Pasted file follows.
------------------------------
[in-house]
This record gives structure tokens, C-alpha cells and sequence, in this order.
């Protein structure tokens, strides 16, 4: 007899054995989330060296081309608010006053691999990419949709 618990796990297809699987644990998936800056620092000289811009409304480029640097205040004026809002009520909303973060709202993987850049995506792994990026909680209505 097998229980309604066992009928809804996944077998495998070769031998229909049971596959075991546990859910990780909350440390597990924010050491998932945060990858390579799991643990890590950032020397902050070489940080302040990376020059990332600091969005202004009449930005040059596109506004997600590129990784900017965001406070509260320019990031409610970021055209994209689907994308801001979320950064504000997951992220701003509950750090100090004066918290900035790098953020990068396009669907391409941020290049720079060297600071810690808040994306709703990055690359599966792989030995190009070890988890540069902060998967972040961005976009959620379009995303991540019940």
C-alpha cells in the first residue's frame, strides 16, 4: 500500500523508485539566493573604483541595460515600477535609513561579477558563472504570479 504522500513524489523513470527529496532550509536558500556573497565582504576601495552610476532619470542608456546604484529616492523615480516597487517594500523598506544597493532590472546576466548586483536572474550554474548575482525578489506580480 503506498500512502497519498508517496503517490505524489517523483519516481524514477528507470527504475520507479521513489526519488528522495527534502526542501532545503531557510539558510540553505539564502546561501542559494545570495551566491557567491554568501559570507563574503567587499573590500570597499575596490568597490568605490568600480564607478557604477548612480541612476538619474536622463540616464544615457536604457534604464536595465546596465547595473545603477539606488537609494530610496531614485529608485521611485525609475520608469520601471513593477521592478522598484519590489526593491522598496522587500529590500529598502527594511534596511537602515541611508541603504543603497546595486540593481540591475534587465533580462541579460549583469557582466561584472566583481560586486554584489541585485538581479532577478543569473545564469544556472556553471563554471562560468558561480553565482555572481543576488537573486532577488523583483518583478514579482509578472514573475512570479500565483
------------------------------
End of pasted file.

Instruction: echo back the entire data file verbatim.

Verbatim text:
[in-house]
This record gives structure tokens, C-alpha cells and sequence, in this order.
């Protein structure tokens, strides 16, 4: 007899054995989330060296081309608010006053691999990419949709 618990796990297809699987644990998936800056620092000289811009409304480029640097205040004026809002009520909303973060709202993987850049995506792994990026909680209505 097998229980309604066992009928809804996944077998495998070769031998229909049971596959075991546990859910990780909350440390597990924010050491998932945060990858390579799991643990890590950032020397902050070489940080302040990376020059990332600091969005202004009449930005040059596109506004997600590129990784900017965001406070509260320019990031409610970021055209994209689907994308801001979320950064504000997951992220701003509950750090100090004066918290900035790098953020990068396009669907391409941020290049720079060297600071810690808040994306709703990055690359599966792989030995190009070890988890540069902060998967972040961005976009959620379009995303991540019940």
C-alpha cells in the first residue's frame, strides 16, 4: 500500500523508485539566493573604483541595460515600477535609513561579477558563472504570479 504522500513524489523513470527529496532550509536558500556573497565582504576601495552610476532619470542608456546604484529616492523615480516597487517594500523598506544597493532590472546576466548586483536572474550554474548575482525578489506580480 503506498500512502497519498508517496503517490505524489517523483519516481524514477528507470527504475520507479521513489526519488528522495527534502526542501532545503531557510539558510540553505539564502546561501542559494545570495551566491557567491554568501559570507563574503567587499573590500570597499575596490568597490568605490568600480564607478557604477548612480541612476538619474536622463540616464544615457536604457534604464536595465546596465547595473545603477539606488537609494530610496531614485529608485521611485525609475520608469520601471513593477521592478522598484519590489526593491522598496522587500529590500529598502527594511534596511537602515541611508541603504543603497546595486540593481540591475534587465533580462541579460549583469557582466561584472566583481560586486554584489541585485538581479532577478543569473545564469544556472556553471563554471562560468558561480553565482555572481543576488537573486532577488523583483518583478514579482509578472514573475512570479500565483